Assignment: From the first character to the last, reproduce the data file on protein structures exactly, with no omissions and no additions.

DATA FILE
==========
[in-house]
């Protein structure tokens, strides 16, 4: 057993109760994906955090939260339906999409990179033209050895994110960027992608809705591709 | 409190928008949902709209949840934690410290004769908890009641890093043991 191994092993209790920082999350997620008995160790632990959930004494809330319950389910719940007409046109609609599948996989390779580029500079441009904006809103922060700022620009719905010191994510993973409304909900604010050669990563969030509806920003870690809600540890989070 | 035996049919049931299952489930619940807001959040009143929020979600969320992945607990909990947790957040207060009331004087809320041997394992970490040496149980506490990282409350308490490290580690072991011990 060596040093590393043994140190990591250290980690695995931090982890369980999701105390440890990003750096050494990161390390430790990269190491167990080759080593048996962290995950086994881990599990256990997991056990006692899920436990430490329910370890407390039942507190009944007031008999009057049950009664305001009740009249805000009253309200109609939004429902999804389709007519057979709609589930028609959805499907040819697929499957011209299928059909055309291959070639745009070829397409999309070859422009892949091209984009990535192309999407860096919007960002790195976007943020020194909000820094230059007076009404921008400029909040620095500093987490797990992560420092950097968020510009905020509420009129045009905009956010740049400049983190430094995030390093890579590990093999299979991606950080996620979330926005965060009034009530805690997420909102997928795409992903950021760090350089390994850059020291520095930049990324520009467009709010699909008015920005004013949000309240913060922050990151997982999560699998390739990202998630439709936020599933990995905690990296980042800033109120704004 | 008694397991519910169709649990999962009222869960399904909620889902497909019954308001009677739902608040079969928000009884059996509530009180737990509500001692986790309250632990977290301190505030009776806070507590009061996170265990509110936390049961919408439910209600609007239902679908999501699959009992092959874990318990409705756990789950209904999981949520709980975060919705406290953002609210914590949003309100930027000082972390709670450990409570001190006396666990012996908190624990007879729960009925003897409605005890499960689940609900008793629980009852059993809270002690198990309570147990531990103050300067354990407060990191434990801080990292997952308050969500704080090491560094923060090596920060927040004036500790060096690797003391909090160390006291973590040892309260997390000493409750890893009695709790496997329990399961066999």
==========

[in-house]
């Protein structure tokens, strides 16, 4: 057993109760994906955090939260339906999409990179033209050895994110960027992608809705591709 | 409190928008949902709209949840934690410290004769908890009641890093043991 191994092993209790920082999350997620008995160790632990959930004494809330319950389910719940007409046109609609599948996989390779580029500079441009904006809103922060700022620009719905010191994510993973409304909900604010050669990563969030509806920003870690809600540890989070 | 035996049919049931299952489930619940807001959040009143929020979600969320992945607990909990947790957040207060009331004087809320041997394992970490040496149980506490990282409350308490490290580690072991011990 060596040093590393043994140190990591250290980690695995931090982890369980999701105390440890990003750096050494990161390390430790990269190491167990080759080593048996962290995950086994881990599990256990997991056990006692899920436990430490329910370890407390039942507190009944007031008999009057049950009664305001009740009249805000009253309200109609939004429902999804389709007519057979709609589930028609959805499907040819697929499957011209299928059909055309291959070639745009070829397409999309070859422009892949091209984009990535192309999407860096919007960002790195976007943020020194909000820094230059007076009404921008400029909040620095500093987490797990992560420092950097968020510009905020509420009129045009905009956010740049400049983190430094995030390093890579590990093999299979991606950080996620979330926005965060009034009530805690997420909102997928795409992903950021760090350089390994850059020291520095930049990324520009467009709010699909008015920005004013949000309240913060922050990151997982999560699998390739990202998630439709936020599933990995905690990296980042800033109120704004 | 008694397991519910169709649990999962009222869960399904909620889902497909019954308001009677739902608040079969928000009884059996509530009180737990509500001692986790309250632990977290301190505030009776806070507590009061996170265990509110936390049961919408439910209600609007239902679908999501699959009992092959874990318990409705756990789950209904999981949520709980975060919705406290953002609210914590949003309100930027000082972390709670450990409570001190006396666990012996908190624990007879729960009925003897409605005890499960689940609900008793629980009852059993809270002690198990309570147990531990103050300067354990407060990191434990801080990292997952308050969500704080090491560094923060090596920060927040004036500790060096690797003391909090160390006291973590040892309260997390000493409750890893009695709790496997329990399961066999």